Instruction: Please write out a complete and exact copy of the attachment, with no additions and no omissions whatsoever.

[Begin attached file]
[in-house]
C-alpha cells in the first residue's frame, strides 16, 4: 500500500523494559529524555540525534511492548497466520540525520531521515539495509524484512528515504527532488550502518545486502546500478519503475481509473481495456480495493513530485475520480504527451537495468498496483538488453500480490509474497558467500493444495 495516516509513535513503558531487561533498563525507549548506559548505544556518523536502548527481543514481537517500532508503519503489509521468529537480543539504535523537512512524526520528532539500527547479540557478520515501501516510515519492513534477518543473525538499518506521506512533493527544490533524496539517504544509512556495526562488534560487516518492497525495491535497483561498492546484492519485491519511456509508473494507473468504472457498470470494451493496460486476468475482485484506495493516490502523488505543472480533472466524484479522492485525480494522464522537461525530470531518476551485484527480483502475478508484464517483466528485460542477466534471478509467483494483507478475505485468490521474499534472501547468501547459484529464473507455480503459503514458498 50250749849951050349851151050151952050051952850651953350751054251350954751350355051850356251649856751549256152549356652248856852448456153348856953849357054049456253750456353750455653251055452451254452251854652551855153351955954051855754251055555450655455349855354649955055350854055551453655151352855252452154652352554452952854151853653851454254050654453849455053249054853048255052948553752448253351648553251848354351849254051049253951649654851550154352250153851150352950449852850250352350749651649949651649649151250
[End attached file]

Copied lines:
[in-house]
C-alpha cells in the first residue's frame, strides 16, 4: 500500500523494559529524555540525534511492548497466520540525520531521515539495509524484512528515504527532488550502518545486502546500478519503475481509473481495456480495493513530485475520480504527451537495468498496483538488453500480490509474497558467500493444495 495516516509513535513503558531487561533498563525507549548506559548505544556518523536502548527481543514481537517500532508503519503489509521468529537480543539504535523537512512524526520528532539500527547479540557478520515501501516510515519492513534477518543473525538499518506521506512533493527544490533524496539517504544509512556495526562488534560487516518492497525495491535497483561498492546484492519485491519511456509508473494507473468504472457498470470494451493496460486476468475482485484506495493516490502523488505543472480533472466524484479522492485525480494522464522537461525530470531518476551485484527480483502475478508484464517483466528485460542477466534471478509467483494483507478475505485468490521474499534472501547468501547459484529464473507455480503459503514458498 50250749849951050349851151050151952050051952850651953350751054251350954751350355051850356251649856751549256152549356652248856852448456153348856953849357054049456253750456353750455653251055452451254452251854652551855153351955954051855754251055555450655455349855354649955055350854055551453655151352855252452154652352554452952854151853653851454254050654453849455053249054853048255052948553752448253351648553251848354351849254051049253951649654851550154352250153851150352950449852850250352350749651649949651649649151250